Mt. St. Helens Eruption

Eruption of Mt. St. Helens on May 18, 1980. Photo: USGS

Volcanoes are one of the most beautiful and powerful geologic processes that shape the face of the Earth. The 1980 eruption of Mount St. Helens, a minor affair when put into a geologic perspective, released the energy of about 24 megatons of TNT – equivalent to the energy needed to circumnavigate the Earth in a car well over half a million times. Volcanic recycling of water has filled our oceans. Volcanoes have given birth to our continents. Every atom of carbon and hydrogen in your body (roughly 5 x 10^27, or 5 octillion, atoms, which is equivalent to 28% of our body by mass) has likely been erupted from volcano, perhaps several times, before becoming a building block of your body. Volcanoes are truly a source of intellectual inspiration, but they also have very tangible relevance. Volcanic hazards threaten over 500 million people worldwide, and eruptions are commonplace. At any given time, about 15 volcanoes are erupting*. Gaining a better understanding of how volcanoes operate is undeniably one of our most fundamental endeavors.

This blog is about discovering volcanoes. It’s about what volcanoes are, how they work, and why we study them. It’s my goal to explore volcanoes from the ground up. No background in geology will be required for the journey, but a healthy aptitude for science will be an asset. I hope to provide casual discussion on many fascinating aspects of the inner workings of volcanoes, which are informed by the most current, most cutting-edge research in the field.

A different, perhaps subsidiary, goal is to use this website as a platform for sharing Earth science educational resources. I have taught several geology labs and, as a result, have several teaching aids that I’d like to share.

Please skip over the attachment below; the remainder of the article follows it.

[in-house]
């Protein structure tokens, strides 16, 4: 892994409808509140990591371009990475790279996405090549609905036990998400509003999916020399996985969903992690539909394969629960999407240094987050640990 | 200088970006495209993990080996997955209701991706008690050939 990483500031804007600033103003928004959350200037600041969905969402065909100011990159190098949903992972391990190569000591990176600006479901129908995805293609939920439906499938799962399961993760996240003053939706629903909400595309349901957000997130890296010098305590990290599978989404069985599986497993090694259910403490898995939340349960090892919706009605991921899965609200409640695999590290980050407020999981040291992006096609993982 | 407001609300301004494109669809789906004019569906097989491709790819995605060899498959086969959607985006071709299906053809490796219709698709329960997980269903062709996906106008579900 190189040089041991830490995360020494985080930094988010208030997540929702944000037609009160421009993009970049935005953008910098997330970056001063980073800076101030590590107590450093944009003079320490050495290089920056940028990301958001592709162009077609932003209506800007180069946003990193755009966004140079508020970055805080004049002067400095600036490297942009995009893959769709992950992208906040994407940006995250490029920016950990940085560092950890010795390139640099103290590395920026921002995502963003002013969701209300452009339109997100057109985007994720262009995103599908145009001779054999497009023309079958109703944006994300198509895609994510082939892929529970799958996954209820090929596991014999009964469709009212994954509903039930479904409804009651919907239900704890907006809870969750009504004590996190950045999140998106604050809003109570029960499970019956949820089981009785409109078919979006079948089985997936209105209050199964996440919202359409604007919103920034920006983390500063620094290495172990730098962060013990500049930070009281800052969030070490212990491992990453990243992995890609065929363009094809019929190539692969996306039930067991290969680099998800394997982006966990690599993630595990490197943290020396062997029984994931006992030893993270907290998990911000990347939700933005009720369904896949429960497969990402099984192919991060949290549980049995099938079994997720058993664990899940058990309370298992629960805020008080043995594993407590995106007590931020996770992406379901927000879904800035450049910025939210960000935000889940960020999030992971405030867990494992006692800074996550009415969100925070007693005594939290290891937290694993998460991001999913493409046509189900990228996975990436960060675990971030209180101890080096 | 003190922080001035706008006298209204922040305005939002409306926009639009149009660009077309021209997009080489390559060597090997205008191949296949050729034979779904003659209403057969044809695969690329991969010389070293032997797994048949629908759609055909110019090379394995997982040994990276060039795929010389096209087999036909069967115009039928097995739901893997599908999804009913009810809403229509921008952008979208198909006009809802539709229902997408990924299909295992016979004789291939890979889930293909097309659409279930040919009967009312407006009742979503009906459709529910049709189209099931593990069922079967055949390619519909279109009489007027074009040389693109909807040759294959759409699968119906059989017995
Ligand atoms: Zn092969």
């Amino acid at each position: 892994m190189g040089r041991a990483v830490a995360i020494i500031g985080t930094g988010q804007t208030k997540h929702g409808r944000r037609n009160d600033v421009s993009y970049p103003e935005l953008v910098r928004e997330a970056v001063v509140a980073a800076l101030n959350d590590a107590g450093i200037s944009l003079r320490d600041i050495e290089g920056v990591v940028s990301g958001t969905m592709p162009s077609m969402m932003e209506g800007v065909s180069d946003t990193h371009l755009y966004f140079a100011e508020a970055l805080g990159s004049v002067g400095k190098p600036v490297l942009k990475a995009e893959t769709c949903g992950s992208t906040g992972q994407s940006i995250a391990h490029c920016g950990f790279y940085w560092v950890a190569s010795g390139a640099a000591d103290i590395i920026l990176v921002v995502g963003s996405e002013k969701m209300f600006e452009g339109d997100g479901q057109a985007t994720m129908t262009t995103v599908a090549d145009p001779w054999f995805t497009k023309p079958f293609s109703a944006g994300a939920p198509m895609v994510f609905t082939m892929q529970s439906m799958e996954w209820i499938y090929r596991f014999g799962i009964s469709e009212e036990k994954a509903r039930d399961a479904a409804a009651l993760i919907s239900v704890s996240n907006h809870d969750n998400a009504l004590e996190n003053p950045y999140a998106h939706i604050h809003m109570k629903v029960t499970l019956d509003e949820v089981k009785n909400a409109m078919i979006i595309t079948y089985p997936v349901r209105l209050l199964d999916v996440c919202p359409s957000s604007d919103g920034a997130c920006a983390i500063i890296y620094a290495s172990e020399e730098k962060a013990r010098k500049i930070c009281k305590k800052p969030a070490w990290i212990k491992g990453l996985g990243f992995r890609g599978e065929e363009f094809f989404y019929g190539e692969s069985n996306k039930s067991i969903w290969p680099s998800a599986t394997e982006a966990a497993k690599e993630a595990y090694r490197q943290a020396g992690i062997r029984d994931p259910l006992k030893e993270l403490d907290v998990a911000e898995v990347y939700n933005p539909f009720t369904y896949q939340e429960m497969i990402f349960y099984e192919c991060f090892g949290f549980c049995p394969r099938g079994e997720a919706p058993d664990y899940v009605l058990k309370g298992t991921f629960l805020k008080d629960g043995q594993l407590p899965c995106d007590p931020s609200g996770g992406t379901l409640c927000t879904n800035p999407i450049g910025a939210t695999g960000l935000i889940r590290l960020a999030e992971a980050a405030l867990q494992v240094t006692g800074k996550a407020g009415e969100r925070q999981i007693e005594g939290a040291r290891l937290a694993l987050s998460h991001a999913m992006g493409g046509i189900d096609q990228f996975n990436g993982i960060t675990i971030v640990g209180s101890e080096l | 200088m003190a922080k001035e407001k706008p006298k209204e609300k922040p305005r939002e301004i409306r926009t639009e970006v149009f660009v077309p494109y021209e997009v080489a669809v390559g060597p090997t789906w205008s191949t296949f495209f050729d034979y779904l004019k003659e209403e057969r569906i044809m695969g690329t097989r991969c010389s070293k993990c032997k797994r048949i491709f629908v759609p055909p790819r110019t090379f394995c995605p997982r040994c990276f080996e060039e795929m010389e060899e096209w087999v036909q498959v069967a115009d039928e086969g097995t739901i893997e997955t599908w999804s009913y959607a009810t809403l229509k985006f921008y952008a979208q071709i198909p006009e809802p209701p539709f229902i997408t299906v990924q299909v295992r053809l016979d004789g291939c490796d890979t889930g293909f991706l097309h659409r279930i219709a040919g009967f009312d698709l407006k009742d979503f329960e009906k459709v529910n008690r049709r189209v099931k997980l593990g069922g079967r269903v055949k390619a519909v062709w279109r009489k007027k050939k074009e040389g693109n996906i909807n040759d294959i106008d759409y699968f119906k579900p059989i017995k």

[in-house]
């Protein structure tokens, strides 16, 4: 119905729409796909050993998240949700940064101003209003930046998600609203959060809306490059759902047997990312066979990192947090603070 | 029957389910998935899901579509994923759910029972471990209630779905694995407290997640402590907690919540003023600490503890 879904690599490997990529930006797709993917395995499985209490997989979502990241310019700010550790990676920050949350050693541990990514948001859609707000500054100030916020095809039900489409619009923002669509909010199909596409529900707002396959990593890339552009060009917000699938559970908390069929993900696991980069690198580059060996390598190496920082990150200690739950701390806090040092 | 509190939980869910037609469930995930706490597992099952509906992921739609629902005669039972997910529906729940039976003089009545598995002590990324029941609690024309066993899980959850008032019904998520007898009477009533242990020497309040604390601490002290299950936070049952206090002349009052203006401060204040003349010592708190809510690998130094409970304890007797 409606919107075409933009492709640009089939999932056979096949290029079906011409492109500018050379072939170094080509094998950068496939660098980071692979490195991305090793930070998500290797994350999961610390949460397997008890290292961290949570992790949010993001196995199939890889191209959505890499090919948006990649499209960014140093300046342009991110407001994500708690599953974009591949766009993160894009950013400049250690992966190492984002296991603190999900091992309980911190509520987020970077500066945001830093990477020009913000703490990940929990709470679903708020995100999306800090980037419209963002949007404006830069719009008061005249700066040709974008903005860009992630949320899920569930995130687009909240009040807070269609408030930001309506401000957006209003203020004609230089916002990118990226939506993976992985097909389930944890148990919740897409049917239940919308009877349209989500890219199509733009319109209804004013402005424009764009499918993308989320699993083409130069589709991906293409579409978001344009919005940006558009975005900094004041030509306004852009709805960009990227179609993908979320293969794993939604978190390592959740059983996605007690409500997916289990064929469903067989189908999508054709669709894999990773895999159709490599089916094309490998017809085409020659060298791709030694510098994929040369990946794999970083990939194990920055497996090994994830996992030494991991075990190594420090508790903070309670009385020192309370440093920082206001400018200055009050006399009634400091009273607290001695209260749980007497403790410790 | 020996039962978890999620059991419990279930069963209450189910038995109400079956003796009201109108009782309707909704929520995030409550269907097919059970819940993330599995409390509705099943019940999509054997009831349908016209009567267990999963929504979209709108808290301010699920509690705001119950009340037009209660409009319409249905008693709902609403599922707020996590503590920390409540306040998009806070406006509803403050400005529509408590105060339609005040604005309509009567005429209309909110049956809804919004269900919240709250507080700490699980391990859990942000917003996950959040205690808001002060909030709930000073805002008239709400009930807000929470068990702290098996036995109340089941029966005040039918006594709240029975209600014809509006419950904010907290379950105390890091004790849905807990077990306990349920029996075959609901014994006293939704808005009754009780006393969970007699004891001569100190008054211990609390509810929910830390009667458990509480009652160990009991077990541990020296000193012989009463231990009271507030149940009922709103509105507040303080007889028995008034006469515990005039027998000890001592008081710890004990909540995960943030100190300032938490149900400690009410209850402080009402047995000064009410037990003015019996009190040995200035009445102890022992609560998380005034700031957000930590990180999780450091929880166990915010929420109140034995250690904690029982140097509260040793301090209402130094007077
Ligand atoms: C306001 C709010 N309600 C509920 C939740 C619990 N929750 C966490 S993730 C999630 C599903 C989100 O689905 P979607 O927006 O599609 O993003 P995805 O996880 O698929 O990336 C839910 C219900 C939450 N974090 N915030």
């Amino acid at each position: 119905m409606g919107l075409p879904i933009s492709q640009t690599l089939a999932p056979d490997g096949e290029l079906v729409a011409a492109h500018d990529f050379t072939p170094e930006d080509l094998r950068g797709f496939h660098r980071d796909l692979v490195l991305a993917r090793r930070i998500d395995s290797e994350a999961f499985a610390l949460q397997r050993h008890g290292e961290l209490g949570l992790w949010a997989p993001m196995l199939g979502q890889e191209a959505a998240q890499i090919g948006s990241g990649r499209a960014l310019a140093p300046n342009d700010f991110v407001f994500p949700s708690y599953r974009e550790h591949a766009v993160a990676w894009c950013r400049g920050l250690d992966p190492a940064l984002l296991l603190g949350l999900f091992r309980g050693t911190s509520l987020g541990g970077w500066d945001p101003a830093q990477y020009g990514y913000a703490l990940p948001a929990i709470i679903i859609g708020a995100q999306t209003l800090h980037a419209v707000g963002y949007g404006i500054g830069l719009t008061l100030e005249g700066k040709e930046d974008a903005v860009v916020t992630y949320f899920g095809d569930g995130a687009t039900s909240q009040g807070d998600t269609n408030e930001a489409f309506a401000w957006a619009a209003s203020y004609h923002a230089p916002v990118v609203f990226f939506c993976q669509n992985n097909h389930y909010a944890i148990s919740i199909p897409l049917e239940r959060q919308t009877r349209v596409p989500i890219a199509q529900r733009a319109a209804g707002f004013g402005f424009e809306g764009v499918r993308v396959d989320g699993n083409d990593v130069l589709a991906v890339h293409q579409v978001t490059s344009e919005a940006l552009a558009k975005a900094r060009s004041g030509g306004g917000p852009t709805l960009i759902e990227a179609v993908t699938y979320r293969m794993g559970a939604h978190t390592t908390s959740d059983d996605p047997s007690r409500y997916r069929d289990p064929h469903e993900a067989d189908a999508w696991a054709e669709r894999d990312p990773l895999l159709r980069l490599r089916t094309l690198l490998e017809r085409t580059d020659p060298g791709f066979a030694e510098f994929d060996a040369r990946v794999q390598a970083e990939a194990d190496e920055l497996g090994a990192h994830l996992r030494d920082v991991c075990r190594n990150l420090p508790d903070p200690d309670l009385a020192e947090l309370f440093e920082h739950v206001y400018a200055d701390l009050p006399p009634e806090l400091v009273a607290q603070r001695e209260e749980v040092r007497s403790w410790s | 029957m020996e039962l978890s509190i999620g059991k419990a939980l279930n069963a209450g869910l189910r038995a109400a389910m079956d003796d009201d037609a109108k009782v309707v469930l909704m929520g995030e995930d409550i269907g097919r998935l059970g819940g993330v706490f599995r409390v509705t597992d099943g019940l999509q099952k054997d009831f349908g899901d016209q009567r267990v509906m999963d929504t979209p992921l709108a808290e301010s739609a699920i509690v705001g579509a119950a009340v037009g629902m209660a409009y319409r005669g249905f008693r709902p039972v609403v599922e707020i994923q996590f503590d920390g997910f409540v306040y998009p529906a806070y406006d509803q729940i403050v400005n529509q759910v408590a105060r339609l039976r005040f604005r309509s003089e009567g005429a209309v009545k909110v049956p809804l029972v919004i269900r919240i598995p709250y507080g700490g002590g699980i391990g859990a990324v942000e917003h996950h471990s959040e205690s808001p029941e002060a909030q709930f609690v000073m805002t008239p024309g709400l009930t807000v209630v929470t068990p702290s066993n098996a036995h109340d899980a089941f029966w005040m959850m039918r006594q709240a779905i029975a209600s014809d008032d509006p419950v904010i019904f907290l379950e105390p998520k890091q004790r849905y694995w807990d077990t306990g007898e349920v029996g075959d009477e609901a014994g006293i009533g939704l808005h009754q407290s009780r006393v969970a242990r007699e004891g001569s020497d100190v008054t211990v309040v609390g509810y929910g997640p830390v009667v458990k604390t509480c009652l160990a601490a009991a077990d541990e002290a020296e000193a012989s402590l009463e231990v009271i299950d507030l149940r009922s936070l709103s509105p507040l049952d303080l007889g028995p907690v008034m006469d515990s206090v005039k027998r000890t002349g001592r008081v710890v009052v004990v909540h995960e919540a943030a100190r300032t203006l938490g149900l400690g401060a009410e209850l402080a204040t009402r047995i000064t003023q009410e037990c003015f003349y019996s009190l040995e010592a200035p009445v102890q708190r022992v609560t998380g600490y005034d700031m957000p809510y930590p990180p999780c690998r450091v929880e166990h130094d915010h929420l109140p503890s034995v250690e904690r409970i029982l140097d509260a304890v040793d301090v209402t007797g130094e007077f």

Me and some lava erupting from Kilauea volcano in Hawaii.

And you might be wondering about me, the author. Volcanoes have been the object of my research, excitement, and deepest curiosity for the last several years of my life. Currently, I’m pursuing a Ph.D. at Columbia University and Lamont-Doherty Earth Observatory. I research the transportation and storage of magma, the fuel for volcanoes, in the Aleutian Volcanic Arc, an archipelago of volcanic islands that stretches from Alaska to the Kamchatka peninsula in Russia, and it is for this reason – and my demonstrable claim that this is one of the most fascinating, most volcanically active regions on Earth – that I will commonly use Aleutian volcanoes as examples. Prior to my arrival at Columbia, I was an undergraduate at University of Oregon. I studied processes that generate magmas in the Lassen Peak area of the California Cascades. As a master’s student at New Mexico Tech, I worked on Antarctic volcanoes. I worked on understanding the pre-eruptive behavior of magmatic volatiles (a fundamental component of magma that controls many aspects of the volcanic process). My goal for this project is to share with you my enthusiasm for and knowledge of volcanoes.


Me collecting explosively-erupted “tephra” near the summit of North Sister volcano in Oregon. Mt. Bachelor, South Sister, and Middle Sister (all volcanoes) look on.

*In future posts, I will return to many of the assertions in the first paragraph and explain them in more detail, but now, I wanted to have a quick discussion on what it means for a volcano to be “erupting”. You might think: erupting? Lava oozing? Ash clouds billowing? It’s true. Those processes can accompany eruptions, but here I define “eruption” as a volcano in a non-normal state. For example, earthquakes might be occurring at the volcano (potential signals of the underground movement of magma) or the volcano might have an abnormally high heat flow (possibly indicating the recent arrival of a shallow magma body). For more, look forward to posts on the volcanic process, the scale and style of volcanic eruptions, volatiles and volcanoes, and volcanoes through time.

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